As intimated in the generalities of the presentation quoted above, I don’t think Treasury took any interest in any other indexes either. Indeed, it’s hard to see anything Treasury did differently to business-as-usual arising from their new framework. On the question of complexity for instance I checked Treasury’s website for summaries of the first two major documents it served up where complexity might be regarded as of some importance to policy quality before the wellbeing framework was discarded – the government’s response to the Harper Competition Policy Review (pdf) and its response to the the Financial System Inquiry (pdf) – neither include the word ‘complexity’.6 I conclude that Treasury’s ‘wellbeing framework’ was more like some words from on high that authorise people to talk and think in a particular way.7 Not, as Jerry Seinfeld might say, that there’s anything wrong with that. It’s just that it’s a bit of a non-event, and something that might lead us to ponder how little happened and why.
There was a stronger commitment to the wellbeing agenda in the UK where Prime Minister Cameron made much of wellbeing and Gus O’Donnell was supportive as his cabinet secretary. Both Ken Henry and Gus O’Donnell – or GOD as he came to be known – are now retired from their Secretaryships. And where Ken is now in the established, if relatively recent, tradition of the wider Australian public sector, working for the interests he used to regulate, GOD remained actively involved in the wellbeing agenda, chairing the Commission on Wellbeing at the Legatum Institute and being involved with the What Works Centre for Wellbeing and speaking publicly on the subject frequently at home and abroad.
The UK’s wellbeing agenda has clearly been taken more seriously than it was in Australia. The What Works Centre for Wellbeing is one of just a handful of such centres in the UK. From the admittedly slender evidence base of some discussions I had when I was in England a year or so ago and a fairly cursory inspection of its website, it’s still hard to get much idea from the centre where they think the biggest payoffs to wellbeing are. On the other hand, guides like this one into the data local administrators need in order to understand (and so manage for?) wellbeing locally, seem very worthwhile.8
All in all, wellbeing has clearly received a lot more serious and sustained attention than it has in Australia. There’s an All-Party Parliamentary Group on Wellbeing Economics. Its blog suggests that it’s moribund currently, but with John Cruddas as co-chair, it has presumably seen serious days. And there’s the loneliness agenda. I don’t know if it grew out of the wellbeing agenda, but it’s just the kind of thing which it seems to me ought to come out of a wellbeing agenda, for reasons which, if they’re not obvious, I explain below.
New Zealand Treasury calls its wellbeing framework a “Living Standards Framework“. New Zealand Treasury informs us (pdf) that it developed the framework “as a way to help our own staff think widely about the most important things for lifting living standards for New Zealanders”. And good on them. They’ve obviously taken it a lot more seriously than we did in the lucky country (before we forgot the whole thing).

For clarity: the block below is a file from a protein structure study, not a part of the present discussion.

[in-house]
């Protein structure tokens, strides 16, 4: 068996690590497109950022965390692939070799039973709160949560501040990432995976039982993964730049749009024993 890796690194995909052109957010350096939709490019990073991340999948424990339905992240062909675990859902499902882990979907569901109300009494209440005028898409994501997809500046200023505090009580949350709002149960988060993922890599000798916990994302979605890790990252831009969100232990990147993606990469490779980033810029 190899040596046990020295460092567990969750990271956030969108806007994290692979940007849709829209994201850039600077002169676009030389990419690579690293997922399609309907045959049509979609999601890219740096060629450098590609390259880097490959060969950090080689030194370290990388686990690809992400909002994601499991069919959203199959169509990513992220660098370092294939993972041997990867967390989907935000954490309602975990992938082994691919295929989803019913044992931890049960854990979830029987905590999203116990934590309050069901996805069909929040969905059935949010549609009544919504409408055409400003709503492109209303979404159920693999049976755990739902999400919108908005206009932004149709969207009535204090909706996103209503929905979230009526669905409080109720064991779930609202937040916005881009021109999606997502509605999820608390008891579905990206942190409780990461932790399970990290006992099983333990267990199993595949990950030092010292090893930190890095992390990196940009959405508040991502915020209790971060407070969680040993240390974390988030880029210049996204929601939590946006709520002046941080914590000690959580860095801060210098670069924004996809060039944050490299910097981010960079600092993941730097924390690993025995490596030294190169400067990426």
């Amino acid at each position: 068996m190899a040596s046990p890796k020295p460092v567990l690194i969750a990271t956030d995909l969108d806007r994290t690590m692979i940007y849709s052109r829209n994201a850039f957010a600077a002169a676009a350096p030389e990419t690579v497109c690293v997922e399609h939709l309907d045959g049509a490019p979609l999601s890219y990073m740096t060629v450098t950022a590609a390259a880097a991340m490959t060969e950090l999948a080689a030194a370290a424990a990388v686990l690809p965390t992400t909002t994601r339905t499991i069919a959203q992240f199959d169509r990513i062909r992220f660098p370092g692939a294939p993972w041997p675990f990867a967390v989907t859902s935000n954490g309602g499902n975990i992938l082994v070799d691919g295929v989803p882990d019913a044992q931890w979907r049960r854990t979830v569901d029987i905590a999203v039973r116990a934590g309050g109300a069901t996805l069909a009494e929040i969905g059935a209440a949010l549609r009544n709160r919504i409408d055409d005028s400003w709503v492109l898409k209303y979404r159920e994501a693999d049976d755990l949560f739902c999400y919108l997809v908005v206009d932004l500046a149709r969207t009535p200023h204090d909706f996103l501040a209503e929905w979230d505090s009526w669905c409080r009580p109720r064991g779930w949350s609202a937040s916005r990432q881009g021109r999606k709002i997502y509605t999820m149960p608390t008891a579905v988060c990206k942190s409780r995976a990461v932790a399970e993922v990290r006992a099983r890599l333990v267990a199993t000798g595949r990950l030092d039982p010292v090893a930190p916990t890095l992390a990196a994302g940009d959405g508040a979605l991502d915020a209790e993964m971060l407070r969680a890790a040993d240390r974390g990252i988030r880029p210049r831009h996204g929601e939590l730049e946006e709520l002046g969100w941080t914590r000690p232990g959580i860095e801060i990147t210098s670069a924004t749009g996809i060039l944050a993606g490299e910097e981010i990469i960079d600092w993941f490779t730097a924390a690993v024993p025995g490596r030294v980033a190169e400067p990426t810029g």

Then the New Zealand documentation makes an extraordinary comment. Expressing some of the diffidence the Australian Treasury expressed about difficulties in measuring things, they comment that they’re releasing their work on the subject, not because it’s perfect and not just for feedback:
“[W]e also knew that we were at the cutting edge of thinking. Other countries had Living Standards-type measurement tools, but no-one seemed to be thinking about how to use it for policy advice.”
So central and statistical agencies around the world have been developing wellbeing frameworks for over a decade9 – with some having national commissions of great moment and international note. But to quote New Zealand’s Treasury again, “no-one seemed to be thinking about how to use it for policy advice”. Isn’t that the whole purpose of all this work? To make better policy? (In subsequent parts of this essay I’ll show how much this same problem exists at the academic level, both in the study of wellbeing and more broadly.)
This is part one of a four-part essay series about failures of policy to translate into outcomes. Read part two, on ‘hacking’ wellbeing, here.
1. Read it if you can. An autobiography as a history of ideas – it’s a quick, succinct and bracing read – if you like ideas. It’s been rated five stars by all six reviewers on Amazon. It’s only US$4.61 if your account with Amazon is in the US or AUD$6.94 if you like our copyright arrangements that serve up our citizens for the profit maximisation of vendors. ↩
2. On Bacon, Collingwood said this (pdf): “Francis Bacon, lawyer and philosopher, laid it down in one of his memorable phrases that the natural scientist must ‘put Nature to the question’. What he was denying, when he wrote this, was that the scientist’s attitude toward nature should be one of respectful attentiveness, waiting upon her utterances and building his theories on the basis of what she chooses to vouchsafe him. What he was asserting was two things at once: first, that the scientist must take the initiative, deciding for himself what he wants to know and formulating this in his own mind in the shape of a question; and secondly, that he must find means of compelling nature to answer, devising tortures under which she can no longer hold her tongue. Here, in a single brief epigram, Bacon laid down once for all the true theory of experimental science.”↩